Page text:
In a recent revelation, it has come to light that several FBI informants were present among the crowd at the U.S. Capitol on January 6, 2021. This information was shared by Steven D’Antuono, who held the position of assistant director at the FBI’s Washington field office until his retirement in November 2022. During his testimony to Congress, D’Antuono clarified that he only became aware of these informants after the event.
D’Antuono emphasized that the Washington field office should have dispatched these informants to the event. Some informants might have attended the event independently without prior intimation to the FBI. He stated, “Citizens have every right to protest, and we respect that right. If an informant was present and informed us later, it doesn’t imply any covert operation by the FBI.”
Throughout the investigation, the presence of these informants became a focal point. D’Antuono mentioned, “We felt the need to ascertain the number of informants present, as it would inevitably be a topic of interest.” Feedback from various field offices confirmed the presence of several informants.
One notable informant, hailing from Kansas City, Missouri, was allowed to break the law if necessary for his safety. This individual was in constant communication with his FBI handler during the event.
D’Antuono further elaborated on the protocols for informants. Ideally, if an informant from one field office enters the jurisdiction of another, the latter should be informed. However, this only sometimes happens in practice. He explained the importance of this protocol, stating, “In case of unforeseen incidents like a shooting, it’s crucial to know who’s on the ground.”
The U.S. Department of Justice Office of Inspector General has highlighted that the FBI allocates approximately $42 million annually to its informant program. However, the bureau needs to notice the guidelines for managing these informants.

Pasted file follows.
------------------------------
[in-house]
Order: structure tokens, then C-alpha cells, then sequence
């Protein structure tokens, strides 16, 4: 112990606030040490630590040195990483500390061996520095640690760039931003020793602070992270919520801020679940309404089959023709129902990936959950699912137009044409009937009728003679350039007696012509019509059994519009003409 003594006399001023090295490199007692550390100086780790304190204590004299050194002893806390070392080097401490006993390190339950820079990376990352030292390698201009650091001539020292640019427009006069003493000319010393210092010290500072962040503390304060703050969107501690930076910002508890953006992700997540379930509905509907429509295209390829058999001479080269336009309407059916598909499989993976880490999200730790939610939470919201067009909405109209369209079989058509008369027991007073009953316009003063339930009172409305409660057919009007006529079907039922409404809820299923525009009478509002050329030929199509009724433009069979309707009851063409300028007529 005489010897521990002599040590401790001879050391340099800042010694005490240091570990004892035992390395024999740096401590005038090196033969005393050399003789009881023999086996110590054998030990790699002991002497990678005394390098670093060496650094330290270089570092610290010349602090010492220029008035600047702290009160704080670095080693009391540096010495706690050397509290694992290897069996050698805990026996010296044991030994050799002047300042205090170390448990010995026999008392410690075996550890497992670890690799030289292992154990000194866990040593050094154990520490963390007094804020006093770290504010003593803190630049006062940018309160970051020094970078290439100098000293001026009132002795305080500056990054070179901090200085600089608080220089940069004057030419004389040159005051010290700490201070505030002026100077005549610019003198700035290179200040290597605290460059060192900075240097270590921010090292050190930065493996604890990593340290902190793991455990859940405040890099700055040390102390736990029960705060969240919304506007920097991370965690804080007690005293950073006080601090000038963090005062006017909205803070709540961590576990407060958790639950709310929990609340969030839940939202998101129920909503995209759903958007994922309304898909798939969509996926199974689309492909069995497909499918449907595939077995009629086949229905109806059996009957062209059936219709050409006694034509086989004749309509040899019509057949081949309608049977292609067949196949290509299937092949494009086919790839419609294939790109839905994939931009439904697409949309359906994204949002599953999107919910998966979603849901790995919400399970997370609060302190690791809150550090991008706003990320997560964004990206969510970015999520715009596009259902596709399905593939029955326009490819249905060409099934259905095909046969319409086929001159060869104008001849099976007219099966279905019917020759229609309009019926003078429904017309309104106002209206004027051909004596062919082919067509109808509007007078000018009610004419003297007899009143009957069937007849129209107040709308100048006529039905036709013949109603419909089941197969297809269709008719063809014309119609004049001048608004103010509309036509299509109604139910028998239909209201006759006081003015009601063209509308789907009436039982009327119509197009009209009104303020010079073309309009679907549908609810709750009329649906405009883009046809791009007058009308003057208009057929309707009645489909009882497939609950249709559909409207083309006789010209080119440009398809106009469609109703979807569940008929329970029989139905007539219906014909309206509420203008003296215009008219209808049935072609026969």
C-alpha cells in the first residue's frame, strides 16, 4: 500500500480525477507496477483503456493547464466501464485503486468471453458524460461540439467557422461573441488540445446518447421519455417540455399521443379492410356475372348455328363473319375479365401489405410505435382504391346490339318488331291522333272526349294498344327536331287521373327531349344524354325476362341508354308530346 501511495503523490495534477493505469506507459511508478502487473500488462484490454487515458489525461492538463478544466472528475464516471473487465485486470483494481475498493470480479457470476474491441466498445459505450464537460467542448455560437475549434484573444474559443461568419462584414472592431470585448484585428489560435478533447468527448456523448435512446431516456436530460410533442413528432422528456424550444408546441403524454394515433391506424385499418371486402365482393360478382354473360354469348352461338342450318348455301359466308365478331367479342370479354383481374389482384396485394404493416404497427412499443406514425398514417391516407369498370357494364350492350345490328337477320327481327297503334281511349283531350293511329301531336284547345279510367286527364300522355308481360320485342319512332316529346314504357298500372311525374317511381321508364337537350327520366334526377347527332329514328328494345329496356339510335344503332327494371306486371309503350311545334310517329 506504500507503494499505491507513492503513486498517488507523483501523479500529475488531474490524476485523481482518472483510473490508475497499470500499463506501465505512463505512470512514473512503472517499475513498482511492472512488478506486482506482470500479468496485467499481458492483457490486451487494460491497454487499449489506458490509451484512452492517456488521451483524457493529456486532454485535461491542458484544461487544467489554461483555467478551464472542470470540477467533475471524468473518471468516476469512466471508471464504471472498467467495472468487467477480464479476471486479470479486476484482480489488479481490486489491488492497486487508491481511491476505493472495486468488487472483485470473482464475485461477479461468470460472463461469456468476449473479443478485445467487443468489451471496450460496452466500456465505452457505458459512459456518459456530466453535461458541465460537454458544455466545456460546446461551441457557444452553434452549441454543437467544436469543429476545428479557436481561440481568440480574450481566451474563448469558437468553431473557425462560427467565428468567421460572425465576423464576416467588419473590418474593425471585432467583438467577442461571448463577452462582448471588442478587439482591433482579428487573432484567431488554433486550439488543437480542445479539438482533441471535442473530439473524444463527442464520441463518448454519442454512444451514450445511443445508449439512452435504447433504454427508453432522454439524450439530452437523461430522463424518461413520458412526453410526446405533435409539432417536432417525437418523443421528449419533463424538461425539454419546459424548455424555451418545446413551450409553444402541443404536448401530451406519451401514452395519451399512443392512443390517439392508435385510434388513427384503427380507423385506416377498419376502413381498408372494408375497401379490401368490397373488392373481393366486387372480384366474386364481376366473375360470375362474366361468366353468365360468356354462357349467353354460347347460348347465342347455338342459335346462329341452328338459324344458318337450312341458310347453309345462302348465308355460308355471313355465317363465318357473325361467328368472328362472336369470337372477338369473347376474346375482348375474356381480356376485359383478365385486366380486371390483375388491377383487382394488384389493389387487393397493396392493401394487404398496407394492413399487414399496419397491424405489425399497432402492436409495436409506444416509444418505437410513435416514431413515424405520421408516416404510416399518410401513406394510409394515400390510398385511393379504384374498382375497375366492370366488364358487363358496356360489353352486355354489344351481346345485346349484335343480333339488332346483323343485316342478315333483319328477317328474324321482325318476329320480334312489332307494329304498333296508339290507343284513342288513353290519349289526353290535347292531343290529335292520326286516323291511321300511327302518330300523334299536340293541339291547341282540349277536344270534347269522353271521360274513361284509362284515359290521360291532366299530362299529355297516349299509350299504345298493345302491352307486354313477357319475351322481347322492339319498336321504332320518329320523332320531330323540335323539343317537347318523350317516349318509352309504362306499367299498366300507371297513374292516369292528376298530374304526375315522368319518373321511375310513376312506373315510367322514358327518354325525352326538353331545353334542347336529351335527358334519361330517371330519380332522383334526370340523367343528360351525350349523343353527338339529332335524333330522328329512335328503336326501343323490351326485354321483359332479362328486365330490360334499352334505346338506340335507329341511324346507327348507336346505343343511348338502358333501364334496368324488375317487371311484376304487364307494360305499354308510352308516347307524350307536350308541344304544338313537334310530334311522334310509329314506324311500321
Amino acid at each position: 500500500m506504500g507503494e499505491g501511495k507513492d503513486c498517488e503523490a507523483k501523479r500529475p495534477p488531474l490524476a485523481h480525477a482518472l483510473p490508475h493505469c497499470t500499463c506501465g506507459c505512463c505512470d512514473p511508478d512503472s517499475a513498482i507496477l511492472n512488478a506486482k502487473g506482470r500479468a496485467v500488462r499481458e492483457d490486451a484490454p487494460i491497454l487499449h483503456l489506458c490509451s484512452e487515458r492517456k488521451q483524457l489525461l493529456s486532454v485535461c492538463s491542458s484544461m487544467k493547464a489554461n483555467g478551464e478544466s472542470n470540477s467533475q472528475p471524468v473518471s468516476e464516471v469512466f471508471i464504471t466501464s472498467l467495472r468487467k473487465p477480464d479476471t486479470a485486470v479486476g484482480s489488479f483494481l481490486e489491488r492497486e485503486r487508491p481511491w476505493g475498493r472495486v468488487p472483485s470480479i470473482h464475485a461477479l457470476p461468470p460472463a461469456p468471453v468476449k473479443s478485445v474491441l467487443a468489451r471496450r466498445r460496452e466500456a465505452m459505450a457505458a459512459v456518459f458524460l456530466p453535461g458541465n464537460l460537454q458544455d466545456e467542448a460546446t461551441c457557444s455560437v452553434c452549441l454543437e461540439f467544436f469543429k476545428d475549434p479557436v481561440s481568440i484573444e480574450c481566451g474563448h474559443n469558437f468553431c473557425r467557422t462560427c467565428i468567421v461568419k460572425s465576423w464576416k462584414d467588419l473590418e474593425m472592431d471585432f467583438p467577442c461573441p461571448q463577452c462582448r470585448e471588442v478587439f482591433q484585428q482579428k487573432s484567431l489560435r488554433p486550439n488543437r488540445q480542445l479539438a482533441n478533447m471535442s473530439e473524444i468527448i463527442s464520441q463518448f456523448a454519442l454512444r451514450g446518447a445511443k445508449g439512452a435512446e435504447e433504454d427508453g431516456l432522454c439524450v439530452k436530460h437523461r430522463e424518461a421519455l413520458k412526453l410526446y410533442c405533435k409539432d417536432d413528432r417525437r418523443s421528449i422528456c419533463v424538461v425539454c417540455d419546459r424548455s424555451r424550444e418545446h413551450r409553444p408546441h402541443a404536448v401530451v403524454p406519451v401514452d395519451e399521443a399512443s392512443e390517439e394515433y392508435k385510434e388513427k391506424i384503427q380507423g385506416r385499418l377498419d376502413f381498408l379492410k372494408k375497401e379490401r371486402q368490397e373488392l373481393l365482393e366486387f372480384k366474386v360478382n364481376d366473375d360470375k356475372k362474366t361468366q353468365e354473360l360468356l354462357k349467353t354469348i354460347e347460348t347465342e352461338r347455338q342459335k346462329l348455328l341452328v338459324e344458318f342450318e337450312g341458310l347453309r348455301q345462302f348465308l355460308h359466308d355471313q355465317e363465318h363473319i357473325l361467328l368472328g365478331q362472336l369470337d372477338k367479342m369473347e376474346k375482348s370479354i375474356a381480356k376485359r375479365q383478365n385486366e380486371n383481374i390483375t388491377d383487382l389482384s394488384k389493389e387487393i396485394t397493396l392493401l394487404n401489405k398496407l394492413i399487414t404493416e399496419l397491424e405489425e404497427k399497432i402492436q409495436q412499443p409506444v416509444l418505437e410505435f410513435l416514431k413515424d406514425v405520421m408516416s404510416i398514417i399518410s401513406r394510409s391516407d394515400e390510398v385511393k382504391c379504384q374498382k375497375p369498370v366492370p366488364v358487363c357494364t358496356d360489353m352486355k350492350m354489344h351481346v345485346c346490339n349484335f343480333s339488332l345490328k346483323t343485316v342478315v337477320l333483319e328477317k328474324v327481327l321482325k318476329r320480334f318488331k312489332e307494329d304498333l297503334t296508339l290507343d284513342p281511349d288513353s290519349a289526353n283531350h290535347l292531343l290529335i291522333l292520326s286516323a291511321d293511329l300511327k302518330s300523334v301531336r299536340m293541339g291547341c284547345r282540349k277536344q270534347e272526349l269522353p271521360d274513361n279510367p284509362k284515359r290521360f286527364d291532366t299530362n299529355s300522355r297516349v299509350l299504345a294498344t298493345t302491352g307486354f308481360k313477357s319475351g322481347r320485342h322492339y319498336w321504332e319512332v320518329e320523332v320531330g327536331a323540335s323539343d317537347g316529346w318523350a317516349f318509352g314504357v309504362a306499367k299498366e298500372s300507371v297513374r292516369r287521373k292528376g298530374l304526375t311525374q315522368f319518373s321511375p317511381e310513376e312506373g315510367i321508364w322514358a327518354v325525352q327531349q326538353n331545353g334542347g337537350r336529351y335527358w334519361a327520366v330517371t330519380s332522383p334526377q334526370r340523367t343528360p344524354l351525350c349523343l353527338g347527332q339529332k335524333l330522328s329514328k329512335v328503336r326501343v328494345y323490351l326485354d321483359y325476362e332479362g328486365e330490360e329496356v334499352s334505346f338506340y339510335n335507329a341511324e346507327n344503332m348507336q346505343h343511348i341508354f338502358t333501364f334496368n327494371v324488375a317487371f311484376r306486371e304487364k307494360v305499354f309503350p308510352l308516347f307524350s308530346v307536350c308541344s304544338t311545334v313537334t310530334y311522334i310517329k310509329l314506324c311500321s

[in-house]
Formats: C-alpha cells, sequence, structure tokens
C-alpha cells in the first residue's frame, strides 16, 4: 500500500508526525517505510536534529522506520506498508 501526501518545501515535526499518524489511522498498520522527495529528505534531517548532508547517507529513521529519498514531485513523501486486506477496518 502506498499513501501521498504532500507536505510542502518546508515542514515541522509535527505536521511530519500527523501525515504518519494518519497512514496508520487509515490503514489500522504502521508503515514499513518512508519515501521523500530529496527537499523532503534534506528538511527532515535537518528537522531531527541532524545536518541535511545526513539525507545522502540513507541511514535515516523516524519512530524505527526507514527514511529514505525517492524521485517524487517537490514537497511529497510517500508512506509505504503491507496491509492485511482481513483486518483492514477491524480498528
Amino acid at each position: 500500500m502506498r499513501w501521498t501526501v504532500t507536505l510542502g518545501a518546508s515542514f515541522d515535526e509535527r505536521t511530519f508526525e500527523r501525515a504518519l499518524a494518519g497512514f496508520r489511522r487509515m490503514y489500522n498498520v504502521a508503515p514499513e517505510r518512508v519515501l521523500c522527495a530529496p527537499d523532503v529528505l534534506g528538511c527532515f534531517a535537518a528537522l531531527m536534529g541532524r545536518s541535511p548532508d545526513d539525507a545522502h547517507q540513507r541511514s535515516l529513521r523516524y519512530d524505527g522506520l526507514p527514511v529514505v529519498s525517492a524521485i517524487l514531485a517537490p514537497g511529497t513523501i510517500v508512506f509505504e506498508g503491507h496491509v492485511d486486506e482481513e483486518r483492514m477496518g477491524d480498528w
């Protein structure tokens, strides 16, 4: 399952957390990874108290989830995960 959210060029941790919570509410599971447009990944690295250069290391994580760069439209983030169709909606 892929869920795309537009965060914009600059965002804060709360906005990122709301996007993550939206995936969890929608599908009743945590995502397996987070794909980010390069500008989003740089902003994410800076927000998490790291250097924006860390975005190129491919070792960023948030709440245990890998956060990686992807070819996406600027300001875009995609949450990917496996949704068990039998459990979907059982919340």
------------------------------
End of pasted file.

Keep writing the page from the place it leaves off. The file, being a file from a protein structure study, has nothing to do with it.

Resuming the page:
During this testimony to the U.S. House of Representatives Judiciary Committee, D’Antuono’s revelations sparked concerns. Attorneys defending the January 6 participants have claimed the presence of over 50 informants from various agencies on that day. While Steven Sund, the former U.S. Capitol Police chief, confirmed the presence of informants and undercover agents, D’Antuono assured that there were no FBI agents in the crowd.
Rep. Jim Jordan (R-Ohio), chairman of the House committee, expressed his concerns about the FBI’s management of informants. He stated, “D’Antuono’s testimony underscores our apprehensions about the FBI’s recruitment, screening, and deployment of informants.” He added that the revelations indicate potential lapses in the FBI’s ability to monitor and control its informants, especially during the Capitol event on January 6.
In light of these revelations, Rep. Jordan has requested a comprehensive briefing from the FBI on the role of informants during the January 6 event and any specific guidelines they might have received. He also seeks access to all documents detailing reports from these sources.
While the presence of informants at the Capitol on January 6 raises questions, it’s essential to understand their role and the broader context in which they operated. The Republican party remains committed to ensuring transparency and accountability in all matters of national importance.